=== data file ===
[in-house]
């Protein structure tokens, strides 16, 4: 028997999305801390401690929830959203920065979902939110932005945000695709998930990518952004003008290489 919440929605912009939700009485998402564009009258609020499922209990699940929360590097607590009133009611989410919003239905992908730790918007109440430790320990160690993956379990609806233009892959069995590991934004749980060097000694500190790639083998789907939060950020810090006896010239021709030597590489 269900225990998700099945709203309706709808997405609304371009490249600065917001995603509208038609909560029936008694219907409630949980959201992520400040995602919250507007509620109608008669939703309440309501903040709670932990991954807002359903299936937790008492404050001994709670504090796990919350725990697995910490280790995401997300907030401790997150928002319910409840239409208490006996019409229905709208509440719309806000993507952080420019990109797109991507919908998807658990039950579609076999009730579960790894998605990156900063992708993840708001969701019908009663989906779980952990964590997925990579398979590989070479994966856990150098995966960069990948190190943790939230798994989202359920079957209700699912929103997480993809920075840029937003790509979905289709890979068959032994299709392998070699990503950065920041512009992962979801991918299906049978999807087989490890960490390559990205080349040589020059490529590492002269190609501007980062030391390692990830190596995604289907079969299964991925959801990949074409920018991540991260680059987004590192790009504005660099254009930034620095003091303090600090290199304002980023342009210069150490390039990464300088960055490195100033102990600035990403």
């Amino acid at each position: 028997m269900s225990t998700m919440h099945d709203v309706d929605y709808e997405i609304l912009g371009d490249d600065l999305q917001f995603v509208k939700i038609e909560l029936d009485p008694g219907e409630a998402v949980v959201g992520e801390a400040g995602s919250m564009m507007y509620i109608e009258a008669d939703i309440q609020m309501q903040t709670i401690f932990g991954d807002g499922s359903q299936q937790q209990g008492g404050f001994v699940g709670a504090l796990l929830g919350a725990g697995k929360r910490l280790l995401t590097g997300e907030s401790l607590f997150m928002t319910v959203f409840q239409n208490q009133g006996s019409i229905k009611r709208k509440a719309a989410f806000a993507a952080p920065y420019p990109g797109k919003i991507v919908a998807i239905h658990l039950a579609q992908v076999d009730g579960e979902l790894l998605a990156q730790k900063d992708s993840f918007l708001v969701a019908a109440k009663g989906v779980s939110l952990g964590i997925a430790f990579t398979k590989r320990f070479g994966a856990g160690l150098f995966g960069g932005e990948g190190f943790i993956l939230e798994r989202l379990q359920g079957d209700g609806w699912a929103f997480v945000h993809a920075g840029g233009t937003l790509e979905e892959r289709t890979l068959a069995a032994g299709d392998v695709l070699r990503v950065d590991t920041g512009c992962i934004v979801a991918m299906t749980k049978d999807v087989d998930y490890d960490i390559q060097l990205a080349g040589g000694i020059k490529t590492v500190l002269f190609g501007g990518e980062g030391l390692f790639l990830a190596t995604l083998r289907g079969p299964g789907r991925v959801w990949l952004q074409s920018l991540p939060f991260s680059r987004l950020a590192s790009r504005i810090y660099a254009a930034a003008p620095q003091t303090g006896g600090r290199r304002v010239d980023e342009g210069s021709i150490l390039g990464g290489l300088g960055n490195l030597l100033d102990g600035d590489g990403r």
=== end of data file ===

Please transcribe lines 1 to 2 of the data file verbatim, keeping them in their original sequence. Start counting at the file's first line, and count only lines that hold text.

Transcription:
[in-house]
């Protein structure tokens, strides 16, 4: 028997999305801390401690929830959203920065979902939110932005945000695709998930990518952004003008290489 919440929605912009939700009485998402564009009258609020499922209990699940929360590097607590009133009611989410919003239905992908730790918007109440430790320990160690993956379990609806233009892959069995590991934004749980060097000694500190790639083998789907939060950020810090006896010239021709030597590489 269900225990998700099945709203309706709808997405609304371009490249600065917001995603509208038609909560029936008694219907409630949980959201992520400040995602919250507007509620109608008669939703309440309501903040709670932990991954807002359903299936937790008492404050001994709670504090796990919350725990697995910490280790995401997300907030401790997150928002319910409840239409208490006996019409229905709208509440719309806000993507952080420019990109797109991507919908998807658990039950579609076999009730579960790894998605990156900063992708993840708001969701019908009663989906779980952990964590997925990579398979590989070479994966856990150098995966960069990948190190943790939230798994989202359920079957209700699912929103997480993809920075840029937003790509979905289709890979068959032994299709392998070699990503950065920041512009992962979801991918299906049978999807087989490890960490390559990205080349040589020059490529590492002269190609501007980062030391390692990830190596995604289907079969299964991925959801990949074409920018991540991260680059987004590192790009504005660099254009930034620095003091303090600090290199304002980023342009210069150490390039990464300088960055490195100033102990600035990403």